What happens when, as a leader of a hybrid team, you find it hard to dish out work equally?
Leaders often fall into a pattern of assigning high-stakes work to those in the office, because it’s more convenient to share contextual information and foster a deeper connection with those workers. There can also be a sense – rightly or wrongly – that they are better placed to understand the culture and the subtleties of what is needed because they are more exposed to the way the company works. What should leaders who find themselves in this position do?
Leaders who are favouring any particular group will need to change their behaviour. It’s unfair on those who are left out, and on those who are given extra work just because they are in the office. Work should be distributed equally. There shouldn’t be a sense of favouritism.
1. Get to know your online team members better
The easiest factor to change is yourself and trying to find new ways to embrace your online team members. So, if you’re not already doing the work around cultivating relationships with those online, and encouraging good relationships across your team, you should focus your attention there first. Making sure that your communications with them are clear and equitable; that you’re giving lots of opportunities for informal chat; and you’re creating shared objectives and a sense of purpose. (Find more helpful detail on how to do this in the resources section below).
2. Help them to increase their knowledge
Key to your success will be sharing the work more evenly across your team. If it’s a worry that the remote workers lack context and cultural awareness, you need to find ways to help them fill in the spaces. Communicating clearly what’s expected of them; giving them feedback on how they’ve missed the mark and what needs improving; and following up regularly to check they’re on task will all help.
3. Bridge gaps between home and office workers
I also think bridging the gaps between the two teams by making sure that they are regularly interacting with one another would be beneficial. Maybe you could make project teams, where two people – one remote and one ‘in office’ work together on the project, providing the sort of reassurance that you need on each task, whilst also upskilling the remote workers and bridging the divide that’s opening up. It could go a long way to reducing the feelings of exclusion.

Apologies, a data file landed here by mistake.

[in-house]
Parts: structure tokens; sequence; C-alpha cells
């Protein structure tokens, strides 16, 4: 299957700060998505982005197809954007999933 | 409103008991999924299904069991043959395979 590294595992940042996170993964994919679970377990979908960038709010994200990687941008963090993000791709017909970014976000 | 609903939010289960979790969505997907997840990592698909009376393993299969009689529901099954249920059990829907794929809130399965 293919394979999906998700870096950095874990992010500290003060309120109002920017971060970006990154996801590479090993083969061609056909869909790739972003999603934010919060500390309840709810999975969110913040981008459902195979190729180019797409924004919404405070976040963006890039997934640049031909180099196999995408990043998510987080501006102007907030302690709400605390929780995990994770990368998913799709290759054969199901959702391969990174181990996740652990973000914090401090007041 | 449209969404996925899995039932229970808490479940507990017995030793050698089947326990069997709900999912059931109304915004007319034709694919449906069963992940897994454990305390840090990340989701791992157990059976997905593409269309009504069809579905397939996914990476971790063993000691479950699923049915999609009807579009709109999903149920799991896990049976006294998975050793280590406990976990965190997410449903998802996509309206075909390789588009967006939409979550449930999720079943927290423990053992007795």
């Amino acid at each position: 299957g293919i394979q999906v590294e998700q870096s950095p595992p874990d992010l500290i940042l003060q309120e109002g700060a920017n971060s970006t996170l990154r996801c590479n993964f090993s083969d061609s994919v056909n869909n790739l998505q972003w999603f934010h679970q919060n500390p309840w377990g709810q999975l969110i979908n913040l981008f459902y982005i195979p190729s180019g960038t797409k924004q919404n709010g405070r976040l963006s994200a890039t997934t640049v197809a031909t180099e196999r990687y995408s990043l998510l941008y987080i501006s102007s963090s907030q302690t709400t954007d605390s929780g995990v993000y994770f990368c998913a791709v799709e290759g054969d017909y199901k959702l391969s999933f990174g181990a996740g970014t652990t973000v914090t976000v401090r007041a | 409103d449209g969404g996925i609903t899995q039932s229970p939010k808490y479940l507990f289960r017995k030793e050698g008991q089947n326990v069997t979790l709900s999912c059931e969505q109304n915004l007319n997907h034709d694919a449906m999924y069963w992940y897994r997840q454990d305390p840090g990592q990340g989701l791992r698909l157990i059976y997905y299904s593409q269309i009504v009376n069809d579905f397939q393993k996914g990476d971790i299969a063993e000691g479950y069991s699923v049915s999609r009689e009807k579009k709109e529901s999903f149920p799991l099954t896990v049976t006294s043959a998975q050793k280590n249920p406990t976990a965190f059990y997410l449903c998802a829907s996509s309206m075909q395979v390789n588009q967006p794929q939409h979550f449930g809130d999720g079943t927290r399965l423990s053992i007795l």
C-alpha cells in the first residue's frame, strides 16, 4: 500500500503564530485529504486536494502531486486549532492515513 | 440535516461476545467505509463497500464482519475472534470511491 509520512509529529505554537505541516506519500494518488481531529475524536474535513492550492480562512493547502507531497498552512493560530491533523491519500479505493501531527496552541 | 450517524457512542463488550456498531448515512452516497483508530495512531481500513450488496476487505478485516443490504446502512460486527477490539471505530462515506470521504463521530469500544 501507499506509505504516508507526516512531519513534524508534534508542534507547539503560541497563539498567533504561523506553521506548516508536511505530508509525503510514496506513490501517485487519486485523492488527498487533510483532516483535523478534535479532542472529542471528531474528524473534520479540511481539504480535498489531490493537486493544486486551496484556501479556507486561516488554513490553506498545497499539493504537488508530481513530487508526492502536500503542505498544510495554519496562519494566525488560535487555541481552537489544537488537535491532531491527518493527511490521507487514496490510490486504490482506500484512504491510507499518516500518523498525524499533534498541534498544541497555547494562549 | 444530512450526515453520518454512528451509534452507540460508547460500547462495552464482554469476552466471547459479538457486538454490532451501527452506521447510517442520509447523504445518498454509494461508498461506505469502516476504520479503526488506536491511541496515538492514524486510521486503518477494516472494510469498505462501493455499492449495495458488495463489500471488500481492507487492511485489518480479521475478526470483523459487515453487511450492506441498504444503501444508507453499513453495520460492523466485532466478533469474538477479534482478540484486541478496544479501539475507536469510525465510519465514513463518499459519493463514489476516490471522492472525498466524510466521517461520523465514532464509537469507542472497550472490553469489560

4. Don’t rule out a need for face to face
Also, and I realise this is a bit of a cheat, but if your company’s hybrid policy will allow it, you should also think about instigating an ‘everyone in’ day every few weeks or so, and use that as an opportunity to dish out new projects. Then it’ll be more feasible to give them to the more remote workers because you can book in face-to-face time to talk them through the projects on the days they’re in.
5. Share your concerns
Finally, I think you should share your concerns with the team and ask what they think you should do about it. Even if they don’t come up with any great suggestions, confiding in them and showing that you think it’s a ‘live’ problem will be good for reassuring everyone that it’s not a problem you’re just ignoring, particularly if you tell them what you’re already doing to help and what further actions you commit to.
Three resources to help bridge gaps in hybrid teams:
- Improving team culture in a hybrid team:
- How to bridge differences between any two groups:
- How to do hybrid right:
Did you find this post interesting? For more content like this, sign-up to my newsletter, ‘Dear Katie’, where I help solve real-life messy leadership problems.
Have a leadership problem of your own? Submit it via email – firstname.lastname@example.org – and I will answer it anonymously in a future issue.